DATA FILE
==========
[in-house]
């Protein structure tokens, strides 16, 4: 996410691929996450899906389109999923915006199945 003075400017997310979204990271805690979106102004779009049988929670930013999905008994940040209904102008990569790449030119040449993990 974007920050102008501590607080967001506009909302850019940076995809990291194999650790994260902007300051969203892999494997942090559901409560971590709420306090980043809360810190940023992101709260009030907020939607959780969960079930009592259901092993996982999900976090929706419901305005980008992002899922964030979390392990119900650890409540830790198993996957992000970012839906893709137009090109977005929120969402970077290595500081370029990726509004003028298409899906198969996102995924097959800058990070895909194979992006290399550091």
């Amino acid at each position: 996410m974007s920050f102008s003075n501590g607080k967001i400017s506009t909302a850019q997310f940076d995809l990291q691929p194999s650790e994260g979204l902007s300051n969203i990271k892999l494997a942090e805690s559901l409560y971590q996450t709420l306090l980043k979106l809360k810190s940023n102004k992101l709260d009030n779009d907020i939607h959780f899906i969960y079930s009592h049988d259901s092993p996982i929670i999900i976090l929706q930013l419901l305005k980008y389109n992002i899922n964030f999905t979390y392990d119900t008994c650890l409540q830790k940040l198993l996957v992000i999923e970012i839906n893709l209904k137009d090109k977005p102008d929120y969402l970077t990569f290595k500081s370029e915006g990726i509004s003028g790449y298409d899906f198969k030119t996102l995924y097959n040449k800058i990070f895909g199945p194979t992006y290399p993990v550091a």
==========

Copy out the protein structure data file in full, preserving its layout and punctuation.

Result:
[in-house]
């Protein structure tokens, strides 16, 4: 996410691929996450899906389109999923915006199945 003075400017997310979204990271805690979106102004779009049988929670930013999905008994940040209904102008990569790449030119040449993990 974007920050102008501590607080967001506009909302850019940076995809990291194999650790994260902007300051969203892999494997942090559901409560971590709420306090980043809360810190940023992101709260009030907020939607959780969960079930009592259901092993996982999900976090929706419901305005980008992002899922964030979390392990119900650890409540830790198993996957992000970012839906893709137009090109977005929120969402970077290595500081370029990726509004003028298409899906198969996102995924097959800058990070895909194979992006290399550091």
């Amino acid at each position: 996410m974007s920050f102008s003075n501590g607080k967001i400017s506009t909302a850019q997310f940076d995809l990291q691929p194999s650790e994260g979204l902007s300051n969203i990271k892999l494997a942090e805690s559901l409560y971590q996450t709420l306090l980043k979106l809360k810190s940023n102004k992101l709260d009030n779009d907020i939607h959780f899906i969960y079930s009592h049988d259901s092993p996982i929670i999900i976090l929706q930013l419901l305005k980008y389109n992002i899922n964030f999905t979390y392990d119900t008994c650890l409540q830790k940040l198993l996957v992000i999923e970012i839906n893709l209904k137009d090109k977005p102008d929120y969402l970077t990569f290595k500081s370029e915006g990726i509004s003028g790449y298409d899906f198969k030119t996102l995924y097959n040449k800058i990070f895909g199945p194979t992006y290399p993990v550091a």